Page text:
Tomorrow night takes on even more importance now. I sure hope CC is up to the challenge.

 

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Maybe The Angels Should Have Brought Him

Monday, August 12th, 2013

rally monkey

They almost came back in the ninth, and it would have been a kick in the teeth if they’d rallied, especially since Kuroda was so damn good yet again. (Cy Young Award? I’d vote for him in a heartbeat.) But Robertson, after doing his usual scary reliever thing with the crowd cheering “We want Mo!,” clipped the Angels’ wings. Whew.

Very nice to see Granderson get his power swing back with that homer. And Gardner continues to be an RBI star this season. I’ve been trying not to mention A-Rod, because his presence bothers me, but he seems to figure into every game since he came back, for better or worse, and his caught stealing blunder was weird even for him. Talk about a deer in the headlights.

The Angels aren’t the Angels of old, those tormentors who beat us time after time in painful ways. And I wish this Yankees team had the offense of old instead of having to eek out every little run. But that’s the situation and a win is a win, and I’ll take it gladly.

 

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All Hail Kuroda

Thursday, July 25th, 2013

Kuroda

I didn’t see the game, but after reading about it I’m in awe of what Kuroda has been able to do over the last two seasons. This year he’s been especially valuable and the Yankees should give him a bonus or something. When I think back to the announcement of his signing a couple of years ago, I can’t believe I said, “He’ll never make it in the American League.” I was so wrong. The fact that he seems like such a good guy is nice too.

Still not much offense – no surprise – but enough to make the runs count. It was particularly heartening to see production from Romine, who doesn’t get all that many chances to catch and, therefore, hit.

Texas sure doesn’t have the fire power they used to in the Hamilton era.

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What An Entertaining Game!

Saturday, July 20th, 2013

applause-thumb-240x240-1498461

Maybe there’s something to be said for approaching Yankees games – particularly games against the first place Red Sox at Fenway – with low expectations. When we scored the first run and then added a few more, I was so excited, as if runs were this rare phenomena.

And I loved watching Kuroda pitch. He really is an ace – just a pleasure to have on the team. I hoped he’d finish with a shutout because he deserved it, but I was happy he got the win and the run support.

And Chris Stewart’s double play. Wow. Tim McCarver, whose opinion I don’t usually pay attention to, couldn’t stop raving about how Stewart threw himself into the stands to get that foul ball, then wheeled around and fired to second to get the out. It was seriously cool. I haven’t been a big Stewart fan, but that play was impressive. (And speaking of FOX, what a relief not to have to suffer through Joe Buck.)

I think it was Jack Curry who said on the YES postgame show that the Yankees are treading water until Jeter, Granderson, etc. come back, and it’s true. They win a game here and there and then lose three, and consistency has been hard to come by with all the different players coming and going. But for tonight at least, life as a Yankee fan was very good.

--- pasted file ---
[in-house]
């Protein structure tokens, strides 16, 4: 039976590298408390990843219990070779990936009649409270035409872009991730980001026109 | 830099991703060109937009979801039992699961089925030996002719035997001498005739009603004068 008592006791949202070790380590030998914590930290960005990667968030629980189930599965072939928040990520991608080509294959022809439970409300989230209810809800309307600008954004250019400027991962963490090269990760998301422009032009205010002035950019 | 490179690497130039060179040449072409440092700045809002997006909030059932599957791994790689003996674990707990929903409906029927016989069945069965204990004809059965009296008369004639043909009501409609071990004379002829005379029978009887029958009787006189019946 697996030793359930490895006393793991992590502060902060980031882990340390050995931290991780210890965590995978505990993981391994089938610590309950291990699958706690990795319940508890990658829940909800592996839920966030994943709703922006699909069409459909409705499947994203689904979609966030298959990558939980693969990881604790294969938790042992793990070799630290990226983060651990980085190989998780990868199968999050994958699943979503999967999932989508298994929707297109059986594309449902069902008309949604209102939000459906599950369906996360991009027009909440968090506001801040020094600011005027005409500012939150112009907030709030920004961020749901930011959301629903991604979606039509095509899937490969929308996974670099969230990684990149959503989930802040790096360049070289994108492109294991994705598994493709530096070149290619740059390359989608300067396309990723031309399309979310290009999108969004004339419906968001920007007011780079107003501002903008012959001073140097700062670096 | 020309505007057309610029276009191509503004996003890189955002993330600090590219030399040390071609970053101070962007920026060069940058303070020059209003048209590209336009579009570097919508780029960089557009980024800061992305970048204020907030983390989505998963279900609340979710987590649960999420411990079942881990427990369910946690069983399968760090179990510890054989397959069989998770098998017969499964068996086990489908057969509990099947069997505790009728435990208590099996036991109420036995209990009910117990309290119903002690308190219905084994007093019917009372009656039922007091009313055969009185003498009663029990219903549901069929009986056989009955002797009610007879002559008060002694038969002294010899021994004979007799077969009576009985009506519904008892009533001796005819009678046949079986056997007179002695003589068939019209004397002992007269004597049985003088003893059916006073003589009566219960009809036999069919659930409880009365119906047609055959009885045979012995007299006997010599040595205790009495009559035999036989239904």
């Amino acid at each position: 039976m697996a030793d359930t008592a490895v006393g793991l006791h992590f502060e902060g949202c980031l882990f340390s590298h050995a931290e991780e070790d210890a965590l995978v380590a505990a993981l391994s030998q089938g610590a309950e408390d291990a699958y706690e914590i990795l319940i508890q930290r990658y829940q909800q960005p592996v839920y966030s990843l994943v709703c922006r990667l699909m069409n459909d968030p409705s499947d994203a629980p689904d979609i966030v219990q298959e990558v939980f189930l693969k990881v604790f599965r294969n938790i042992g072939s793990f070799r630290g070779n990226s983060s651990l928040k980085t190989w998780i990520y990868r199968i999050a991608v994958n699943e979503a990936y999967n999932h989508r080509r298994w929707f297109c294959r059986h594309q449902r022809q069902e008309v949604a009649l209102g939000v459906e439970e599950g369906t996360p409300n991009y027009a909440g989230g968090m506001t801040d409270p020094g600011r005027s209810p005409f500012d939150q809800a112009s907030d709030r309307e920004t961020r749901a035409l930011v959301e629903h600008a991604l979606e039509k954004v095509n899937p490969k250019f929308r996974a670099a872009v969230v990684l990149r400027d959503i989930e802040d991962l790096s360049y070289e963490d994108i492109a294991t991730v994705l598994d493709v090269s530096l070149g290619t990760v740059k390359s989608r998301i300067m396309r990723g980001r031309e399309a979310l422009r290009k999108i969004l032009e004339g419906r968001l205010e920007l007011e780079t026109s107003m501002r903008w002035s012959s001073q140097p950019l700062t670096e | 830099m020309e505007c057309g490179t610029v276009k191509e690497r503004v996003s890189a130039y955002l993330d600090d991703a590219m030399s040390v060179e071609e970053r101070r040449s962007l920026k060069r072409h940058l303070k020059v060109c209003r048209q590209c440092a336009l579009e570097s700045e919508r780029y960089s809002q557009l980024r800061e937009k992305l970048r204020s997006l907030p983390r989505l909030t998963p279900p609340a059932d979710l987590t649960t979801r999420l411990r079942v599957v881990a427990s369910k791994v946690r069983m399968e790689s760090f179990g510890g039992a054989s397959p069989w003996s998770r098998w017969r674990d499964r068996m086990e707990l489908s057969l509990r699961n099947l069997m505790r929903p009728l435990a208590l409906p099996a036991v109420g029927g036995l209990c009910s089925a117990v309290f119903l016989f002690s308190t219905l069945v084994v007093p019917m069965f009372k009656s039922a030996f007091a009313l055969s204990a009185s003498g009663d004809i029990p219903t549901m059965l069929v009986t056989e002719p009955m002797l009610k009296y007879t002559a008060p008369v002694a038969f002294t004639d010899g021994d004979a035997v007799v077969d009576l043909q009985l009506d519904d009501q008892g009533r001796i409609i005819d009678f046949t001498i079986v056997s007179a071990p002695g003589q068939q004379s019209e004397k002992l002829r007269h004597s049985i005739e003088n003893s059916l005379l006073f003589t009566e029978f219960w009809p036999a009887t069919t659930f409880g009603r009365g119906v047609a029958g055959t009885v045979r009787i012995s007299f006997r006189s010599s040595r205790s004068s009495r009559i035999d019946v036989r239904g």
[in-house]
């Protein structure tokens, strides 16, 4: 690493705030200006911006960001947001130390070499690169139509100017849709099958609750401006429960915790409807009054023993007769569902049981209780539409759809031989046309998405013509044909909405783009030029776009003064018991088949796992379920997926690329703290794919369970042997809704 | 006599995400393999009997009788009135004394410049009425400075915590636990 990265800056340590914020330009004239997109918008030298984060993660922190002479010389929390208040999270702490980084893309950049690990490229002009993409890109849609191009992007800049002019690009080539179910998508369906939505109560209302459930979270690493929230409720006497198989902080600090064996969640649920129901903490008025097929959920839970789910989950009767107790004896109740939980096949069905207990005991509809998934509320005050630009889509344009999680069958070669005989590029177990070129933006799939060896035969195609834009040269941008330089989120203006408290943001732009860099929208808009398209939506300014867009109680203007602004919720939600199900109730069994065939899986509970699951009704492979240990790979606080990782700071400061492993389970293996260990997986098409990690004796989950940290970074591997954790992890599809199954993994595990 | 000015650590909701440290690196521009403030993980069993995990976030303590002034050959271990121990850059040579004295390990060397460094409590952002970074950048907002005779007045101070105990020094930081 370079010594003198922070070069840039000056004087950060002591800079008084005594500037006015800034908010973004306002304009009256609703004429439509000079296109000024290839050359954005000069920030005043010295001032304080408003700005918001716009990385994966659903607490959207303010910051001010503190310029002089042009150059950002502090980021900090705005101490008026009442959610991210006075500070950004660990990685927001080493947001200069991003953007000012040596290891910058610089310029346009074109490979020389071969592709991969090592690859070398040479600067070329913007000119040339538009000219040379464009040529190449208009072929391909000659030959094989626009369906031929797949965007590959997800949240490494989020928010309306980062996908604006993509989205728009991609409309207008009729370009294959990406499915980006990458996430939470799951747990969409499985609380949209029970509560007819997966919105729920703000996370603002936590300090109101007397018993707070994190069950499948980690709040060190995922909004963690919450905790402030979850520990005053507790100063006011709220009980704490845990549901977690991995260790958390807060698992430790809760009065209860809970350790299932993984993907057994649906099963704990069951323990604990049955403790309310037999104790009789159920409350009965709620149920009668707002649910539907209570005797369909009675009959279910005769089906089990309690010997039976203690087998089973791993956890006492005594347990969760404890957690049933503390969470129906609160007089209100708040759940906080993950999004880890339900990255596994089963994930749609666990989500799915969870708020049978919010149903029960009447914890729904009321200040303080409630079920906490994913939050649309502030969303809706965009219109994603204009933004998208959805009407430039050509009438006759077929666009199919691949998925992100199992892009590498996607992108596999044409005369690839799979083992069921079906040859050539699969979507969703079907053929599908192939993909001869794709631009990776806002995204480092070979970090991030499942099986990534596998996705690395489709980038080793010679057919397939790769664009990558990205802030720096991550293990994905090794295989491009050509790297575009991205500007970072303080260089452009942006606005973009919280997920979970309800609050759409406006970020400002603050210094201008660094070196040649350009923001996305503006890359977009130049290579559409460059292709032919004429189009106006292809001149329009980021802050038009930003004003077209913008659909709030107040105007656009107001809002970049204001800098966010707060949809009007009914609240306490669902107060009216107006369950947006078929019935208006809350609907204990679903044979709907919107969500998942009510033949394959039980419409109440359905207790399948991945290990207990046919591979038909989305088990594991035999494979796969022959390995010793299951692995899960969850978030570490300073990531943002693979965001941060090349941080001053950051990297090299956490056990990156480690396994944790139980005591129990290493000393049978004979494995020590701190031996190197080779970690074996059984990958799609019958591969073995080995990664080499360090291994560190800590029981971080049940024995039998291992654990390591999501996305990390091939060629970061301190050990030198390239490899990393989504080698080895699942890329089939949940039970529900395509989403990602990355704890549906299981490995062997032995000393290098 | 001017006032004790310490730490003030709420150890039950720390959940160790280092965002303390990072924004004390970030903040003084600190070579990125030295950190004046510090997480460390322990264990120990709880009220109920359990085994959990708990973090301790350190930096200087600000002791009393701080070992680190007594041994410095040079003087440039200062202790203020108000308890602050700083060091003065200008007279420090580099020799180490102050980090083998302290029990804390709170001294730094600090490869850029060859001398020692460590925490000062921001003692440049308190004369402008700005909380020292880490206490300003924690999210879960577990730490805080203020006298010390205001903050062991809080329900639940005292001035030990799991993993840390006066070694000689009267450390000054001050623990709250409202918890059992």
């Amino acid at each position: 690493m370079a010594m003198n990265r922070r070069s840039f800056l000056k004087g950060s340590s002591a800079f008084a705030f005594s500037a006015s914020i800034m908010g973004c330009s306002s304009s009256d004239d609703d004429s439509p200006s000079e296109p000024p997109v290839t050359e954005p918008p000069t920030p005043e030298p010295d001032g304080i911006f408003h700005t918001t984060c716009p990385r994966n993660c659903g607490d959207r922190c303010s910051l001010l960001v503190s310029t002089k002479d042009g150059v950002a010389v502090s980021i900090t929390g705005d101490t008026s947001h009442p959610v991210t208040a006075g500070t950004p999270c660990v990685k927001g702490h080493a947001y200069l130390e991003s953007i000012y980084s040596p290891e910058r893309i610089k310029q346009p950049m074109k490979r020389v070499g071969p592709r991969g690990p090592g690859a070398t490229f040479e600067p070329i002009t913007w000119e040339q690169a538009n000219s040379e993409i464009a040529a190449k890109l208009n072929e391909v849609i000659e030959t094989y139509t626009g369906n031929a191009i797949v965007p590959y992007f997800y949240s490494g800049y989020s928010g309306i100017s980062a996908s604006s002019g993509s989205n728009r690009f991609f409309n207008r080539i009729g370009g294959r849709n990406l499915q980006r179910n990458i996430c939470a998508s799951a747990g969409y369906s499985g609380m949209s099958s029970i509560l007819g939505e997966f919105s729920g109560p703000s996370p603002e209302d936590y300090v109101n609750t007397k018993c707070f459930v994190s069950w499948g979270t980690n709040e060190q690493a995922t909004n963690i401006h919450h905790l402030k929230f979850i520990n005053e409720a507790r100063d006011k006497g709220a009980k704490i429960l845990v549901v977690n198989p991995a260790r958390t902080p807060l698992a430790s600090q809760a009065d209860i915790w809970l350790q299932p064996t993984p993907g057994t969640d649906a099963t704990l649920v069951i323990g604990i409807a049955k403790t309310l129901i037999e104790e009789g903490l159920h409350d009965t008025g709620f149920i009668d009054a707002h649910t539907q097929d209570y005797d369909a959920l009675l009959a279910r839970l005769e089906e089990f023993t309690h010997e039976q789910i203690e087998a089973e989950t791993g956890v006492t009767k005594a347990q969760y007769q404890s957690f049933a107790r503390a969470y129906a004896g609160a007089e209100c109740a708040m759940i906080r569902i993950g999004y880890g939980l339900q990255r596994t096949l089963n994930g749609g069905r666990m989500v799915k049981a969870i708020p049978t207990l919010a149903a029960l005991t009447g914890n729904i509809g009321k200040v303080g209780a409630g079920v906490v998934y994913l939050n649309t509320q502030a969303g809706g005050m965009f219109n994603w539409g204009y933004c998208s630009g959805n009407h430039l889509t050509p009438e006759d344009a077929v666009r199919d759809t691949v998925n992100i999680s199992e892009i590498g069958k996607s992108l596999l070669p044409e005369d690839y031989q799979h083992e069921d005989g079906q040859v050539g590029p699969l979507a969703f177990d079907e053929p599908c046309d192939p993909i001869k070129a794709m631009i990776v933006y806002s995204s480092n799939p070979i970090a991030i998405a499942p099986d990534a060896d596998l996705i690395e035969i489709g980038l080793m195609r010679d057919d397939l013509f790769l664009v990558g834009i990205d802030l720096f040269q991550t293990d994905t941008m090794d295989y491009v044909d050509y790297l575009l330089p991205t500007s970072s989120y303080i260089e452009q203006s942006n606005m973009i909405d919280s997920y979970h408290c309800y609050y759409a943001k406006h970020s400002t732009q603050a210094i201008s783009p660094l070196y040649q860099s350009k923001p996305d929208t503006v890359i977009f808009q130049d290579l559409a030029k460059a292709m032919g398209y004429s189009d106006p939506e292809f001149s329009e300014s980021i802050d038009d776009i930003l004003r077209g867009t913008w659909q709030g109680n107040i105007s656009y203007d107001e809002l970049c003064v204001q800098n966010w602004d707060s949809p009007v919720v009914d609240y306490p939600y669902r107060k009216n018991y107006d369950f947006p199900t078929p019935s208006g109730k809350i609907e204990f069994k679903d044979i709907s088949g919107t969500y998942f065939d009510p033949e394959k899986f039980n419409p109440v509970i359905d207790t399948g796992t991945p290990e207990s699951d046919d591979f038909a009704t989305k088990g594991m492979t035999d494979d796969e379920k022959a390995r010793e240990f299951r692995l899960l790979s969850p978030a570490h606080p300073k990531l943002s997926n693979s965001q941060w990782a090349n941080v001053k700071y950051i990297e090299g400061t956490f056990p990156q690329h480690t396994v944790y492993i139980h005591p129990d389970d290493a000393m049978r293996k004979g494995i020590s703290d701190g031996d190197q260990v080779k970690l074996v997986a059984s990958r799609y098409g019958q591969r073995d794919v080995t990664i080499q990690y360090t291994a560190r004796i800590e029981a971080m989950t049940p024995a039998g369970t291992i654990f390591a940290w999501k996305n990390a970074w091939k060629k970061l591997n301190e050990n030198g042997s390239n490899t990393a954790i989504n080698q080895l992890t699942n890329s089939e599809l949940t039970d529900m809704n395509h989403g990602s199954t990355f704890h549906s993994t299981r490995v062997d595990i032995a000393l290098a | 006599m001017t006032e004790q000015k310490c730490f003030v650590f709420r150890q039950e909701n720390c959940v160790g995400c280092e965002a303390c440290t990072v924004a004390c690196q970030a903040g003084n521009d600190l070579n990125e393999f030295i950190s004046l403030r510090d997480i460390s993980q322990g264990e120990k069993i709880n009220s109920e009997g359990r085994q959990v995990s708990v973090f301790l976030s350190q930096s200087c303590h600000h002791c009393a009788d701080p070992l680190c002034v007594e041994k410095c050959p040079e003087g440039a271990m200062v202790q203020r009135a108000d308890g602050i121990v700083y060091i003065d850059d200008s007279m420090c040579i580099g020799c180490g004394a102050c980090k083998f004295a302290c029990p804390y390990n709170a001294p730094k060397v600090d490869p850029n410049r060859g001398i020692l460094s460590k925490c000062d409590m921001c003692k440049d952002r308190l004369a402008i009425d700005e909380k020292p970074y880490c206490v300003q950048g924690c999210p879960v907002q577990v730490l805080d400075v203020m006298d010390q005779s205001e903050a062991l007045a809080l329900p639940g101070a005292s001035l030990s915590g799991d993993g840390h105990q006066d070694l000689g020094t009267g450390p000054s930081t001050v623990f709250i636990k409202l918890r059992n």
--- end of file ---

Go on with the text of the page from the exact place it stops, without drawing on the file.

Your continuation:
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Poor Kuroda

Sunday, July 7th, 2013

Photo: Kim Klement-USA TODAY Sports

When a guy pitches as well as he pitched today, against a hot-hitting team, no less, he should win the game. Unfortunately, Mo – sad to say – had nothing. You could tell from that long, almost-homer-foul ball by Markakis. And then came the at bat to Jones; the pitch was down the middle. No cut, no nothing, pure batting practice. The only question was whether the Yankees would be able to score in the bottom of the ninth and they couldn’t. Game lost for the Yanks and Kuroda, who was coming off his hip thing and deserved better. Bummer.

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“And the ball gets away from….”

Friday, June 7th, 2013

I think Ken Singleton said that a zillion times about Chris Stewart during tonight’s loss to the Mariners. Granted the Yankees offense was somehow stymied by the once-competent Jeremy Bonderman and Kuroda had a meltdown in the fourth or fifth inning (can’t remember), but the fact is that Stewart is just not a great catcher. I’d rather have Romine out there.

What is there to say about this game? Not much. Preston Claiborne continued to impress, but the hitters must have eaten too much of Safeco’s famous sushi. (Wells has become the new Ben Francisco.) They looked sluggish and not into it, and neither was I. I went back and forth between the game and the replay of the Nadal-Djokovic semi-final at the French Open. Now that was a match and so much more entertaining.

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The Horror!

Tuesday, May 28th, 2013

There’s no point in going on about how Kuroda pitched his heart out, how he out-dueled the Mets phenom, how he deserved to get the win. Or in talking about the great catches Gardner’s been making in this series. Or in singing the praises of Overbay and his clutch hitting.

What’s sticking with me, of course, is Mo’s blown save and the Yankees’ latest loss. I guess he was due for a meltdown – he really had nothing tonight – but it came in shocking fashion. I thought we had this one nailed down. Ugh. Big time ugh.

P.S. I’m getting tired of watching Chris Stewart screw up behind the plate. Just saying.

P.P.S. At least Robertson seemed to have recovered from his swoon last night.